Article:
Natural Law Is Common Ground for Believers and Nonbelievers, Pope Says
Address to Congregation for the Doctrine of the Faith
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VATICAN CITY, JAN. 18, 2002 (Zenit.org).- John Paul II sees natural law as an area of dialogue between believers and nonbelievers who are concerned with the common good.
Addressing the participants of the Plenary Assembly of the Vatican Congregation for the Doctrine of the Faith, the Holy Father today said that natural law, the "participation of the rational creature in the eternal law of God," offers decisive elements for the work of Christian lawmakers at the service of human rights.
Cardinal Joseph Ratzinger, prefect of the congregation, described how natural law is being blurred in the modern conscience. He warned that this confusion entails obvious "dangers," because when common ethical principles of meeting are lost, the dialogue between peoples of different cultures and beliefs becomes very difficult.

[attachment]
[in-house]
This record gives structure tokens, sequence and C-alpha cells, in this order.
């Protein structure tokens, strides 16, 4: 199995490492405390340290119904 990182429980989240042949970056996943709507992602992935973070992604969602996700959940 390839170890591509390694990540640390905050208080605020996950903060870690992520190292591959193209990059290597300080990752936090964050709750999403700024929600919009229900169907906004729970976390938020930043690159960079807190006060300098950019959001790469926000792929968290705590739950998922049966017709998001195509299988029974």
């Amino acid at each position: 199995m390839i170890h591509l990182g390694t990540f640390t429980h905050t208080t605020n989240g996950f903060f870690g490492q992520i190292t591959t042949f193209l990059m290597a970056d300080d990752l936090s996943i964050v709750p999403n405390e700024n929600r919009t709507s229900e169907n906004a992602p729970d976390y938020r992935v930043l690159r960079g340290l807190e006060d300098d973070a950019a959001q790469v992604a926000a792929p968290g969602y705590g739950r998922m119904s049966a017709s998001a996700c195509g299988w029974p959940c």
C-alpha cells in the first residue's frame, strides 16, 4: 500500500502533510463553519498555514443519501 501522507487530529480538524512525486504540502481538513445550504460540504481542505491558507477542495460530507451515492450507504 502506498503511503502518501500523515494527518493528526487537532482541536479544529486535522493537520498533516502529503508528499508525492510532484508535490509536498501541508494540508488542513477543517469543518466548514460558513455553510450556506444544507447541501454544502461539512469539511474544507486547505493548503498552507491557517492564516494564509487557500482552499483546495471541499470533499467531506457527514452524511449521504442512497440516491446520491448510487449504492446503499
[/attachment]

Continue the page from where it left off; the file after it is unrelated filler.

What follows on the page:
The Pope explained that natural law, on the contrary, offers "a broad base for dialogue with individuals of another orientation or formation, intent on the common good."
"At a time weighed down by concern for the destiny of so many nations, communities and individuals, especially the weakest throughout the world," the Holy Father encouraged Catholic intellectuals, and in particular the members of the congregation, to "rediscover the value of this doctrine, also keeping in mind the challenges that await Christian lawmakers in their duty to defend the dignity and rights of man."